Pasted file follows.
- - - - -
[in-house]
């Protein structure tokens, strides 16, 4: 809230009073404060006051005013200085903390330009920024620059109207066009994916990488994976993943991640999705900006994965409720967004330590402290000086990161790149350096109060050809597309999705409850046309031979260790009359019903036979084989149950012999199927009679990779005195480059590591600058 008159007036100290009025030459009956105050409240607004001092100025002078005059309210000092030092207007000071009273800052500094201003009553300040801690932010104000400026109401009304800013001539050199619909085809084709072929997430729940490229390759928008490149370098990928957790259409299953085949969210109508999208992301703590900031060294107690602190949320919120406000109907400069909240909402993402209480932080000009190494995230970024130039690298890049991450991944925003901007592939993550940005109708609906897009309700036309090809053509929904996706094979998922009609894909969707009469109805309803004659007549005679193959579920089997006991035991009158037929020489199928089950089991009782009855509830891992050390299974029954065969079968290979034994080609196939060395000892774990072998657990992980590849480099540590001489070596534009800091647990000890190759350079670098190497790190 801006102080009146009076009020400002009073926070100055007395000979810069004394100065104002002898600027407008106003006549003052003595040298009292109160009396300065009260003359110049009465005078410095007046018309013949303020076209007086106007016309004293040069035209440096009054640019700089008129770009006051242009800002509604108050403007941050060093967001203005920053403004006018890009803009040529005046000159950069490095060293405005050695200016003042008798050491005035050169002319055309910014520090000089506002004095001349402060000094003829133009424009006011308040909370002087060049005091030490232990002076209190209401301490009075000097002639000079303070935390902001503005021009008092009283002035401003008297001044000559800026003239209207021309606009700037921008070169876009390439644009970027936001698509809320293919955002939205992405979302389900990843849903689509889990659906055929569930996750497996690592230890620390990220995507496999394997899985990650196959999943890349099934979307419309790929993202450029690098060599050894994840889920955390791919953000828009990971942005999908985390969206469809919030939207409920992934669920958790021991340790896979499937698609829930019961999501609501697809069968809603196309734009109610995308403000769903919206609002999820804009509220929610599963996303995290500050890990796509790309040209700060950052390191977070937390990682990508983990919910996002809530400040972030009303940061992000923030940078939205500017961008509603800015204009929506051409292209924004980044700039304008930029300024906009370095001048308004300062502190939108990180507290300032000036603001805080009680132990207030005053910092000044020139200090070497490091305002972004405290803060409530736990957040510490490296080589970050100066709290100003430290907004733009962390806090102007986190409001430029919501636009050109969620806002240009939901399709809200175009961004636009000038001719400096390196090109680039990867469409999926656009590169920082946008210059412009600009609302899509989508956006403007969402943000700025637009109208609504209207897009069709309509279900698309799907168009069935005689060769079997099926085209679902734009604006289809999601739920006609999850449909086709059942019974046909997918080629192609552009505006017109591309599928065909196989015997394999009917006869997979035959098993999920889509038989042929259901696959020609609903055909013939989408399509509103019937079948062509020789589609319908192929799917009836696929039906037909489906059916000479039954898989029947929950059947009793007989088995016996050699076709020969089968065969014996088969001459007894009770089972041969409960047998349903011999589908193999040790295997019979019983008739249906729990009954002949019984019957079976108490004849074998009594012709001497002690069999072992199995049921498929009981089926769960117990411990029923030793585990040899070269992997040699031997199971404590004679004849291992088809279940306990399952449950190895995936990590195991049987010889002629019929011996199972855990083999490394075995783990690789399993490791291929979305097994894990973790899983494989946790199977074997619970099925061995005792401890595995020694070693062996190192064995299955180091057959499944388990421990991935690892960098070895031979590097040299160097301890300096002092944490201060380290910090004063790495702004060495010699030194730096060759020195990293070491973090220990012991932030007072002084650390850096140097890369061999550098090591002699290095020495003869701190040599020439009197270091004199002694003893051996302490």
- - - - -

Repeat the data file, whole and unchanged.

[in-house]
């Protein structure tokens, strides 16, 4: 809230009073404060006051005013200085903390330009920024620059109207066009994916990488994976993943991640999705900006994965409720967004330590402290000086990161790149350096109060050809597309999705409850046309031979260790009359019903036979084989149950012999199927009679990779005195480059590591600058 008159007036100290009025030459009956105050409240607004001092100025002078005059309210000092030092207007000071009273800052500094201003009553300040801690932010104000400026109401009304800013001539050199619909085809084709072929997430729940490229390759928008490149370098990928957790259409299953085949969210109508999208992301703590900031060294107690602190949320919120406000109907400069909240909402993402209480932080000009190494995230970024130039690298890049991450991944925003901007592939993550940005109708609906897009309700036309090809053509929904996706094979998922009609894909969707009469109805309803004659007549005679193959579920089997006991035991009158037929020489199928089950089991009782009855509830891992050390299974029954065969079968290979034994080609196939060395000892774990072998657990992980590849480099540590001489070596534009800091647990000890190759350079670098190497790190 801006102080009146009076009020400002009073926070100055007395000979810069004394100065104002002898600027407008106003006549003052003595040298009292109160009396300065009260003359110049009465005078410095007046018309013949303020076209007086106007016309004293040069035209440096009054640019700089008129770009006051242009800002509604108050403007941050060093967001203005920053403004006018890009803009040529005046000159950069490095060293405005050695200016003042008798050491005035050169002319055309910014520090000089506002004095001349402060000094003829133009424009006011308040909370002087060049005091030490232990002076209190209401301490009075000097002639000079303070935390902001503005021009008092009283002035401003008297001044000559800026003239209207021309606009700037921008070169876009390439644009970027936001698509809320293919955002939205992405979302389900990843849903689509889990659906055929569930996750497996690592230890620390990220995507496999394997899985990650196959999943890349099934979307419309790929993202450029690098060599050894994840889920955390791919953000828009990971942005999908985390969206469809919030939207409920992934669920958790021991340790896979499937698609829930019961999501609501697809069968809603196309734009109610995308403000769903919206609002999820804009509220929610599963996303995290500050890990796509790309040209700060950052390191977070937390990682990508983990919910996002809530400040972030009303940061992000923030940078939205500017961008509603800015204009929506051409292209924004980044700039304008930029300024906009370095001048308004300062502190939108990180507290300032000036603001805080009680132990207030005053910092000044020139200090070497490091305002972004405290803060409530736990957040510490490296080589970050100066709290100003430290907004733009962390806090102007986190409001430029919501636009050109969620806002240009939901399709809200175009961004636009000038001719400096390196090109680039990867469409999926656009590169920082946008210059412009600009609302899509989508956006403007969402943000700025637009109208609504209207897009069709309509279900698309799907168009069935005689060769079997099926085209679902734009604006289809999601739920006609999850449909086709059942019974046909997918080629192609552009505006017109591309599928065909196989015997394999009917006869997979035959098993999920889509038989042929259901696959020609609903055909013939989408399509509103019937079948062509020789589609319908192929799917009836696929039906037909489906059916000479039954898989029947929950059947009793007989088995016996050699076709020969089968065969014996088969001459007894009770089972041969409960047998349903011999589908193999040790295997019979019983008739249906729990009954002949019984019957079976108490004849074998009594012709001497002690069999072992199995049921498929009981089926769960117990411990029923030793585990040899070269992997040699031997199971404590004679004849291992088809279940306990399952449950190895995936990590195991049987010889002629019929011996199972855990083999490394075995783990690789399993490791291929979305097994894990973790899983494989946790199977074997619970099925061995005792401890595995020694070693062996190192064995299955180091057959499944388990421990991935690892960098070895031979590097040299160097301890300096002092944490201060380290910090004063790495702004060495010699030194730096060759020195990293070491973090220990012991932030007072002084650390850096140097890369061999550098090591002699290095020495003869701190040599020439009197270091004199002694003893051996302490």